Keep up with Abdulrahim on Instagram: @aboodeen
- MUAYAD AL FANNA
Muayad’s work never ceases to amaze the masses. He is simply atop the list of best digital artists in town in the field of photo-manipulation; his over-the-top, surreal concepts that stem from a colorful imagination have received quite the praise (and an accolade from the Ministry of Tourism). After graduating from the Higher College of Technology with a degree in Photography, the artist began his artistic journey towards perfecting his skills using Photoshop. He became unstoppable. What I admire about his work is the seamless collision of genres in his photography and digital work — recent billboards featuring his work speak to that. Much of his work revolves around dreamlike aesthetics and high-end concepts that uniquely paint the culture. His artwork of the late Sultan Qaboos bin Said went viral for its impeccable artistry and color palette. His work for the telecom giant Omantel was an acclaimed piece, his tribute to his hometown of Sur, titled Safinat Fath Al Kheir, served as a powerful expression of true love, and finally his latest project, Sahwa, inspired by the iconic landmark is something to marvel at.
Keep up with Muayad on Instagram: @mua4yad
- TANYA SHAMIL
Tanya is a 17-year-old digital artist with a passion for comic-book aesthetics. Her earthy-colored artworks discuss fundamental society matters that affect the youth. Growing up, Tanya would spend hours glued to her comics. admiring the beauty it has as an entertaining outlet but also appreciate the impact it has to youngsters. In 2016, she launched an app called ‘Arabmoji’ in which she further expressed her Middle Eastern culture. Today she is known as an artist with tremendous depth that goes beyond her comic-book characters. Her work carries influences from artists such as Roy Lichtenstein, Andy Warhol, Banksy. Her ultimate drive force behind making art is that art is communication in its highest form. “it puts people inside the artist’s mind and it has the power to save and change the world.” Tanya said. To her, art makes sense of who we are and where we come from. It allows humanity to take one step closer to better themselves, which is why her artworks are some of the most relatable content out there. Mental health, arranged marriage, and women in Arab societies are some of the themes Tanya explores. Her mission is to spread empathy by showing new perceptions to topics that people have once looked at with tunnel-vision, in hopes to create a kinder, more understanding and accepting society.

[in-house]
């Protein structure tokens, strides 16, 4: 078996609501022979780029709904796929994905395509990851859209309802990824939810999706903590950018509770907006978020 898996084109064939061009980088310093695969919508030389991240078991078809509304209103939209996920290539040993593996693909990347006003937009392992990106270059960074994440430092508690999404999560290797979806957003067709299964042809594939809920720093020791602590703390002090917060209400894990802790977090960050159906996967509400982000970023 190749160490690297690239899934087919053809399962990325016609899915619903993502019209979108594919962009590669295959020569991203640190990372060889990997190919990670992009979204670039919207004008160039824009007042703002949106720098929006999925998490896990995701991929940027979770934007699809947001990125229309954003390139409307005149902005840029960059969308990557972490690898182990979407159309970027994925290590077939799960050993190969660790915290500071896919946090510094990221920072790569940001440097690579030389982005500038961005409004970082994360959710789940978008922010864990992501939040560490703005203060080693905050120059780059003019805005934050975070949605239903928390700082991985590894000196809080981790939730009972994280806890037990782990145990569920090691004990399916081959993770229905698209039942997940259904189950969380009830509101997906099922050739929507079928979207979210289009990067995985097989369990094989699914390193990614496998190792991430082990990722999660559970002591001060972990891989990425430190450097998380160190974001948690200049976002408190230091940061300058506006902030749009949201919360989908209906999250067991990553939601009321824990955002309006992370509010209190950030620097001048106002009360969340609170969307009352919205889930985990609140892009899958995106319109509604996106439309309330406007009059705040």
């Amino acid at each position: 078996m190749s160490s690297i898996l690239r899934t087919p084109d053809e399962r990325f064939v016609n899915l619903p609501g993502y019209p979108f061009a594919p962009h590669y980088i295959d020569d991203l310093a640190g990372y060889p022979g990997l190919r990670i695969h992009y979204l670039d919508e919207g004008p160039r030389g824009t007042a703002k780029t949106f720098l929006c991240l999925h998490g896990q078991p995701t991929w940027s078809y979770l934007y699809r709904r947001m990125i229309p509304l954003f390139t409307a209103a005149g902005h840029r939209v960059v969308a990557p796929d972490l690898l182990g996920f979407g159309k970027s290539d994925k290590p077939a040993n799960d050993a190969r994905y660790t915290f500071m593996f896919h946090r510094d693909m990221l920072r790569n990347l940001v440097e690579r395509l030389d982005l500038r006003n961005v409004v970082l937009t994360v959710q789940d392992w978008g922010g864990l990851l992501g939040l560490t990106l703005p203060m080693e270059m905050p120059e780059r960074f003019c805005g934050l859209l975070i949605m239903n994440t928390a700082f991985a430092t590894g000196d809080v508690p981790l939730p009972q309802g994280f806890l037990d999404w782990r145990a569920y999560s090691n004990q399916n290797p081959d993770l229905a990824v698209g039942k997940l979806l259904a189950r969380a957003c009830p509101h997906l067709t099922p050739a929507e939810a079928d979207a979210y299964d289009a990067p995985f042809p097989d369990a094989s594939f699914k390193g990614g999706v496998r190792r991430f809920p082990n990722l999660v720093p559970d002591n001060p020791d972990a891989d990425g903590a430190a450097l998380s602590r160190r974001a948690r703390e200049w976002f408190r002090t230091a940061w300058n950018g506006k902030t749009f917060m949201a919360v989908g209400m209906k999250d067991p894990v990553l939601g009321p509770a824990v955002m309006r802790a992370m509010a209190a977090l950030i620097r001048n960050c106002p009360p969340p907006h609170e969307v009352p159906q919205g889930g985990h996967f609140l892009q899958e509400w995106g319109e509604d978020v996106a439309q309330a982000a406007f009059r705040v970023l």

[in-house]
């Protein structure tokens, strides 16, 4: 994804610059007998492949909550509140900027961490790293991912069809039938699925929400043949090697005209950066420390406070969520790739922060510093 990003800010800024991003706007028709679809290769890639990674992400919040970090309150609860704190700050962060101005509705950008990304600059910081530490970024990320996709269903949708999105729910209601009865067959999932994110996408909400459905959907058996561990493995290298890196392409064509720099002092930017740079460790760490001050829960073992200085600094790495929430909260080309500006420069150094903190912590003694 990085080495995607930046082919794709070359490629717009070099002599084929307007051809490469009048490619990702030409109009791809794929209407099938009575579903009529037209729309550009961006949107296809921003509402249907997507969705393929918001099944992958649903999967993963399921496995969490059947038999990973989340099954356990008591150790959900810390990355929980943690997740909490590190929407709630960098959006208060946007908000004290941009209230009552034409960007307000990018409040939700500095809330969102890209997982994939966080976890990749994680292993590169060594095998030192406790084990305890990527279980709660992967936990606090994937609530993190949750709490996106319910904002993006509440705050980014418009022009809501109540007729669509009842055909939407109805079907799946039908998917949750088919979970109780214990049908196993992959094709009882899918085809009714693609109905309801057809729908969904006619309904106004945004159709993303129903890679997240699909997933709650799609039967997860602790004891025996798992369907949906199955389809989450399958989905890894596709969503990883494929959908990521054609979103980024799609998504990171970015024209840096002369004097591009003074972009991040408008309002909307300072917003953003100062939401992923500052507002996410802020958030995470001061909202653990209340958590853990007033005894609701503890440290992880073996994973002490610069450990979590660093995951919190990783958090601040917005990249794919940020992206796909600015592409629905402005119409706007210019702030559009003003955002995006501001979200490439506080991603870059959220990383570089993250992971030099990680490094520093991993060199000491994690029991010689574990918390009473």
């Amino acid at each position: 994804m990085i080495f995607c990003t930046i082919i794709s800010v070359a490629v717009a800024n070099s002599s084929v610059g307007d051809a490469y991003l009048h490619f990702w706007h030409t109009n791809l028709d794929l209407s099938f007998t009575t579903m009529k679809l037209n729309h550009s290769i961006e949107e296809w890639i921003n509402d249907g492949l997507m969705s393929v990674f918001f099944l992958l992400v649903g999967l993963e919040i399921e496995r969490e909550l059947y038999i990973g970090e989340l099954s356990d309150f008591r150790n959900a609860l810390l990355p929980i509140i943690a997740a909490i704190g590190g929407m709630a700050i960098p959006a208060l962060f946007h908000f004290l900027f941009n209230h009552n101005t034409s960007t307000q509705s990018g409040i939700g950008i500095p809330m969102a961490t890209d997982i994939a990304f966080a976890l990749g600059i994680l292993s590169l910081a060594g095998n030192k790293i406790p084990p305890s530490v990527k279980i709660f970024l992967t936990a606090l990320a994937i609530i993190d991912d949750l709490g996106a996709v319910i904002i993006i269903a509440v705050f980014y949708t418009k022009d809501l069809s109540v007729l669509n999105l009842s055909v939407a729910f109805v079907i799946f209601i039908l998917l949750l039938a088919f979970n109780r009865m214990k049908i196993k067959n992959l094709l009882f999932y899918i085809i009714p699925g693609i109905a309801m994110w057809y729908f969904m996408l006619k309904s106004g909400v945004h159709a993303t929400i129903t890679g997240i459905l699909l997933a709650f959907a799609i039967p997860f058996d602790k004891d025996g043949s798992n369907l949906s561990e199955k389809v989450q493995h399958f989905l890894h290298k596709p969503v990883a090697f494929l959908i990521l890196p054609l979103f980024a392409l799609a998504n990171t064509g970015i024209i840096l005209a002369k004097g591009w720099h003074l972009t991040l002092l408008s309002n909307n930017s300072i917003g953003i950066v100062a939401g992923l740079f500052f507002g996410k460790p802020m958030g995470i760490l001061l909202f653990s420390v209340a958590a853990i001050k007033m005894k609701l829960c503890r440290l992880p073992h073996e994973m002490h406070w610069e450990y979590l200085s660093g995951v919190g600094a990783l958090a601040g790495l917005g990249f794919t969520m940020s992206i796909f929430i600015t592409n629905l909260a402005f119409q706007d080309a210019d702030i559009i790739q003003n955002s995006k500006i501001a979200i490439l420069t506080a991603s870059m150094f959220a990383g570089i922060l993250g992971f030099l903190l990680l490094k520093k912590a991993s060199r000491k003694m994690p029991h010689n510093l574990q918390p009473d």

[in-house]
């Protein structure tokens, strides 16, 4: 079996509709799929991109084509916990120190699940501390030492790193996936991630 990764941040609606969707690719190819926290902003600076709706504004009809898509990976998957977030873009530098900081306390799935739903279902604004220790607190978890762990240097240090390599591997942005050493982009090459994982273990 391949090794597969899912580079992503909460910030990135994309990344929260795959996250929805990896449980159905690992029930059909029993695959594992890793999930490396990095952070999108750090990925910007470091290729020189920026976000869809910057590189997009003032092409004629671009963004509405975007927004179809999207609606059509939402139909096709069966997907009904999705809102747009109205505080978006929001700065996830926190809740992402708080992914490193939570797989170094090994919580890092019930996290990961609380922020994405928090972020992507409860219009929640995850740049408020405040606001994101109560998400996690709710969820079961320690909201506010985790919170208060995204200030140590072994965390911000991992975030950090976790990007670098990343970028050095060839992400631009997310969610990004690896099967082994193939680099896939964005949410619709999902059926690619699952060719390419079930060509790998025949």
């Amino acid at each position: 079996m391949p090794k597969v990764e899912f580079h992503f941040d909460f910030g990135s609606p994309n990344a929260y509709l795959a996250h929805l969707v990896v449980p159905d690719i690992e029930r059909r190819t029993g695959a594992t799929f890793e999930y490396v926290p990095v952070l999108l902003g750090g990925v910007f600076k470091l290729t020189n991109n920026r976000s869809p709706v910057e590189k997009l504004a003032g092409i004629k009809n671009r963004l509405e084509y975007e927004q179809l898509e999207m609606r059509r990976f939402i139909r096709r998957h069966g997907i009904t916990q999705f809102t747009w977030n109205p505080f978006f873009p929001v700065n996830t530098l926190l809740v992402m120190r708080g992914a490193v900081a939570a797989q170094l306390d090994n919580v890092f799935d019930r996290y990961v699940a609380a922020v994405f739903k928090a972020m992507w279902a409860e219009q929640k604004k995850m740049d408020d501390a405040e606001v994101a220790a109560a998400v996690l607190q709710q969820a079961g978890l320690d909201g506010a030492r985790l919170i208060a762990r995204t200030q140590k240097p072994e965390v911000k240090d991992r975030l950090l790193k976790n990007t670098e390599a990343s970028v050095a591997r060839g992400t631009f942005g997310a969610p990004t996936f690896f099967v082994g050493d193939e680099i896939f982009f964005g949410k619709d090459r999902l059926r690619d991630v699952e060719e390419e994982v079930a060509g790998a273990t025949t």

Keep up with Tanya on Instagram: @theglutenclub
- TARIQ AL HAJRI
When it comes to conceptual storytelling that carries local flare, Tariq shines best. The Sur-native concept artist whose artistry lies in the world of film photography creates art that’s influenced by his cultural and societal background. Using light and colour (sans Photoshop), Tariq offers us a glimpse into his world through photographs that capture the essence of our beloved Oman through his lens. With artworks packed with palpable rawness, vulnerability, and unique aesthetics, Tariq’s ability to effortlessly express his relatable hurdles and somewhat let-it-all-hang-out on a canvas is what makes him an exciting artist to watch. One of my favourite artworks of his is titled ‘Rejuvenation of Past’, which showcased the juxtaposition of traditional culture and modern Oman. He’s been recently featured on Vice Arabia, and has done multiple exhibitions showcasing his contemporary take on the Omani identity.
Keep up with Tariq on Instagram: @tariqalhajri
- MUJAHID AL MALKI (MUJI)
One of my favourite things about Mujahid, simply goes by Muji, is the sense of spontaneity and whimsy that adorn his work. The Muscat-born illustrator and photographer has created some memorable artworks that offer a juxtaposition of Omani culture and western influences. After graduating with a degree in rocket science in California, Muji returned to Oman to pursue his newly discovered passion — art. Two years later, he’s become an artist to watch within the community. His ‘Skull Series’ illustrations depicted a local skeleton’s journey of self-discovery. The artworks featured playfully crafted moments such as the character wandering the town in wearing an Omani kumma; finding a soulmate in Nizwa; and finally heading to the desert in his mussar. The theme touched on several social issues including unemployment (hence the skeleton). Muji has also tapped into photography where he takes pleasure in capturing serene sceneries featuring his fellow artists. One of his photographs had artist Abooden holding a burning newspaper, which shared a powerful message of how people consume bad news. In the future, the young artist has a desire to venture into sculptures, which will be a new and exciting fine art adventure.
Keep up with Muji on Instagram: @muji70